I suspect Finns are nearly as well adapted.
Sisu is a Finnish term that could be roughly translated into English as strength of will, determination, perseverance, and acting rationally in the face of adversity. The equivalent in English is "to have guts", and indeed, the word derives from sisus, which means something inner or interior. However, sisu has a long-term element in it; it is not momentary courage, but the ability to sustain the same.
Another famous Sa'ami is Kevin Sorbo.
Aha. The horse-faced appearance of some English people (e.g. Camilla Parker-Bowles) is explained at last!
We recently had an article in here about the Druze in Israel who appear to draw on just about every type of Europen, Mediterranean and Middle Eastern population group (when it comes to genes). They also have individuals who carry the X-Factor, an identifying gene group for Sa'ami, Berbers and Chippewa Indians. Druze also have a decidedly Indian viewpoint when it comes to reincarnation, and that may suggest some of their origins.
Until recently philologists thought Sa'ami was simply part of the Uralic-Altaic language group. That was because it has a large Uralic-Altaic vocabulary. At the same time it has some grammatical features in common with German. Analysts thought Sa'ami had picked up those features through contact with "more advanced" Germans.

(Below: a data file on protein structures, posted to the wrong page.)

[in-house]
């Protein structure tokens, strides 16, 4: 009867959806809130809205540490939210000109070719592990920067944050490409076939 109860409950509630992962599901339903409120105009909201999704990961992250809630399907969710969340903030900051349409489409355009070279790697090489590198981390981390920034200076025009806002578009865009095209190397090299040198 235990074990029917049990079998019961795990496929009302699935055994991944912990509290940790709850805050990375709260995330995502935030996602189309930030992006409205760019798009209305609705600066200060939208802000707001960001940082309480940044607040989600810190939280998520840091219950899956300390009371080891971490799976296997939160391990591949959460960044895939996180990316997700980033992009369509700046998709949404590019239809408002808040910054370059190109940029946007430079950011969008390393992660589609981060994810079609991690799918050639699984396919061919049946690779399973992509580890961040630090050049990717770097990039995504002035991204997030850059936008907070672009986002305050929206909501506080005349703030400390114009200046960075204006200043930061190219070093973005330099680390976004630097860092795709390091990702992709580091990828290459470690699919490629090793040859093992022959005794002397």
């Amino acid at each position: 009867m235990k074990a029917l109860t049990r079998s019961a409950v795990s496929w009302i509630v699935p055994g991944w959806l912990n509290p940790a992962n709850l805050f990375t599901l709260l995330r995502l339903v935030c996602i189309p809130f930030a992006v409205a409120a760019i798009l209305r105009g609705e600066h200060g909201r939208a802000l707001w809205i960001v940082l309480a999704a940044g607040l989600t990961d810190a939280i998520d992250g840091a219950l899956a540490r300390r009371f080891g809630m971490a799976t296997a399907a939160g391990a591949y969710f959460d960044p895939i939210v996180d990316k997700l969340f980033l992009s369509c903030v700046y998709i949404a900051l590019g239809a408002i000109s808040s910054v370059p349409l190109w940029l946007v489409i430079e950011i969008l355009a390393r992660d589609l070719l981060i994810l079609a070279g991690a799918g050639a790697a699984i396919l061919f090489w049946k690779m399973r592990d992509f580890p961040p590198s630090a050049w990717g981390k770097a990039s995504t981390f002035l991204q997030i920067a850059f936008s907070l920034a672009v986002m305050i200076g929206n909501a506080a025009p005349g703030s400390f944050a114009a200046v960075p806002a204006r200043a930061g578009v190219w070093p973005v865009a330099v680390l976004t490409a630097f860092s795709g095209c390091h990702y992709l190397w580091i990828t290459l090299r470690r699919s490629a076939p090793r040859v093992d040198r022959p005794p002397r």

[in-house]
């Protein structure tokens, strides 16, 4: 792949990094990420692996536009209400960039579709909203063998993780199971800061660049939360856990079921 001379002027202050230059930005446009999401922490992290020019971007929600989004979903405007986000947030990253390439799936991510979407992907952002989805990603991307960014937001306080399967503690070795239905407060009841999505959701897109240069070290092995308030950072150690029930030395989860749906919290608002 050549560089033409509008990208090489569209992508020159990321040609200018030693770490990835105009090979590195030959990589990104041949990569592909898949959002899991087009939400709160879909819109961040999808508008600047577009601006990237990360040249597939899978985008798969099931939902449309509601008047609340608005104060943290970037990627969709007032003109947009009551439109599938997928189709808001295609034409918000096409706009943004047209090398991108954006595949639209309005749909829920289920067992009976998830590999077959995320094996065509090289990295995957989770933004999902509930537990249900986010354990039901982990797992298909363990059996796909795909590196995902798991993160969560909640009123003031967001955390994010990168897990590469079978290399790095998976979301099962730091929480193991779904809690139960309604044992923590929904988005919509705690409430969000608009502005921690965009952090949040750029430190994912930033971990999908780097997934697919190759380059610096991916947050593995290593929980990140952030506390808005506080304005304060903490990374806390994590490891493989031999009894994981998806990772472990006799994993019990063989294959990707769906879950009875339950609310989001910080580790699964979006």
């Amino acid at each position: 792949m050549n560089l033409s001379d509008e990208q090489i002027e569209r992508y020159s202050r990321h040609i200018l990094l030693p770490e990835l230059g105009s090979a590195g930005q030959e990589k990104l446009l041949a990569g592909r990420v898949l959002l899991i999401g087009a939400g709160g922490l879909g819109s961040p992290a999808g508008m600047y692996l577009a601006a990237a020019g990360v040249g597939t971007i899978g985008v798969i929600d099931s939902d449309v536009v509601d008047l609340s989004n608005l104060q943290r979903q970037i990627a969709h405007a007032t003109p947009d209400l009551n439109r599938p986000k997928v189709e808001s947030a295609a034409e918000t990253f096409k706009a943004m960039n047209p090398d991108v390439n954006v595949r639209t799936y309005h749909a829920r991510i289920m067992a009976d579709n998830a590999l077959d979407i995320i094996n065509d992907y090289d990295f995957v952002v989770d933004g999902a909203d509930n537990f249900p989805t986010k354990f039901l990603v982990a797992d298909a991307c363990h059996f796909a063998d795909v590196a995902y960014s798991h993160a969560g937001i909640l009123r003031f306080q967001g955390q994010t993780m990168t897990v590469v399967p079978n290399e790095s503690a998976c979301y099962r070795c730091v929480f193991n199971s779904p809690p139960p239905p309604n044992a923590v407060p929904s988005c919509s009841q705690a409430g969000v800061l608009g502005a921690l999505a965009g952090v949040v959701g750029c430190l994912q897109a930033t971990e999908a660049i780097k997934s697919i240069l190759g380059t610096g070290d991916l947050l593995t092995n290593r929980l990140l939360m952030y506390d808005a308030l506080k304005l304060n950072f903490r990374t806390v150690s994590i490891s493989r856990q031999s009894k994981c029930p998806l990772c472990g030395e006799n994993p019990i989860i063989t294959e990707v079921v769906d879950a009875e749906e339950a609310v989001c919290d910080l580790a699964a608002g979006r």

Later research shows that "less advanced" Germans picked up those grammatical features from the Sa'ami at some unknown point thousands of years ago.
Sa'ami languages are pretty much in their own group and may be more closely relate to Dravidian languages than to Indo-European, Asian or Afro-Semitic tongues.
Haplogroups 12,000 Years Ago
The three groups of humans had taken refuge for so long that their DNA had naturally picked up mutations, and consequently can be defined into different haplogroups. As they spread from these refuges, Haplogroups R1b, I and R1a propagated across Europe.
- Haplogroup R1b is common on the western Atlantic coast as far as Scotland.
- Haplogroup I is common across central Europe and up into Scandinavia.
- Haplogroup R1a is common in eastern Europe and has also spread across into central Asia and as far as India and Pakistan.
These three major haplogroups account for approx 80% of Europe's present-day population.
Around 8,000 years ago (Map 3), the Neolithic peoples of the Middle East that had developed the new technology of agriculture began moving into Europe. There were several haplogroups involved, mainly E3b, F, J2 and G2.